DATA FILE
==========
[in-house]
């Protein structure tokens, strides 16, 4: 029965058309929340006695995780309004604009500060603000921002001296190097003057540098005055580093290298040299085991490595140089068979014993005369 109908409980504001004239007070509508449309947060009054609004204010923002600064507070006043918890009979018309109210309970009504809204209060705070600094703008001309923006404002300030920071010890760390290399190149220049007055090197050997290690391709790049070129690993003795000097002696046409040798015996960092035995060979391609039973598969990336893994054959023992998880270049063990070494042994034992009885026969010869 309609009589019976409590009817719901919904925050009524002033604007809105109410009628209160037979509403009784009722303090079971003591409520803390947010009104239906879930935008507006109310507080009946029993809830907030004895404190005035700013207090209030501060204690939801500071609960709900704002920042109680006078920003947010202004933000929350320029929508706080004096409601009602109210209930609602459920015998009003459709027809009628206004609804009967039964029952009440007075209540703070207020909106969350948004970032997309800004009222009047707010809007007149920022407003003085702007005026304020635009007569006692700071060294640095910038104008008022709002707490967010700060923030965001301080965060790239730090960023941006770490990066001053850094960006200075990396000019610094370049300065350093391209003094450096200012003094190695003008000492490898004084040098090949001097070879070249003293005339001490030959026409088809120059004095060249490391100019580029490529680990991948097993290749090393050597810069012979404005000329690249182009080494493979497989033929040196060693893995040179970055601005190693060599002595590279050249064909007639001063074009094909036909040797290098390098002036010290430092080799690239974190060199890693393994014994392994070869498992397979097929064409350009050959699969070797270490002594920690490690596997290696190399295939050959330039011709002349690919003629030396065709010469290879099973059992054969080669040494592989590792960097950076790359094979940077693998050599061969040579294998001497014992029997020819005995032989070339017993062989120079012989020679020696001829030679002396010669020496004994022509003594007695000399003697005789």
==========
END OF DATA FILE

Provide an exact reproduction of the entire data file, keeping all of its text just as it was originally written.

[in-house]
């Protein structure tokens, strides 16, 4: 029965058309929340006695995780309004604009500060603000921002001296190097003057540098005055580093290298040299085991490595140089068979014993005369 109908409980504001004239007070509508449309947060009054609004204010923002600064507070006043918890009979018309109210309970009504809204209060705070600094703008001309923006404002300030920071010890760390290399190149220049007055090197050997290690391709790049070129690993003795000097002696046409040798015996960092035995060979391609039973598969990336893994054959023992998880270049063990070494042994034992009885026969010869 309609009589019976409590009817719901919904925050009524002033604007809105109410009628209160037979509403009784009722303090079971003591409520803390947010009104239906879930935008507006109310507080009946029993809830907030004895404190005035700013207090209030501060204690939801500071609960709900704002920042109680006078920003947010202004933000929350320029929508706080004096409601009602109210209930609602459920015998009003459709027809009628206004609804009967039964029952009440007075209540703070207020909106969350948004970032997309800004009222009047707010809007007149920022407003003085702007005026304020635009007569006692700071060294640095910038104008008022709002707490967010700060923030965001301080965060790239730090960023941006770490990066001053850094960006200075990396000019610094370049300065350093391209003094450096200012003094190695003008000492490898004084040098090949001097070879070249003293005339001490030959026409088809120059004095060249490391100019580029490529680990991948097993290749090393050597810069012979404005000329690249182009080494493979497989033929040196060693893995040179970055601005190693060599002595590279050249064909007639001063074009094909036909040797290098390098002036010290430092080799690239974190060199890693393994014994392994070869498992397979097929064409350009050959699969070797270490002594920690490690596997290696190399295939050959330039011709002349690919003629030396065709010469290879099973059992054969080669040494592989590792960097950076790359094979940077693998050599061969040579294998001497014992029997020819005995032989070339017993062989120079012989020679020696001829030679002396010669020496004994022509003594007695000399003697005789």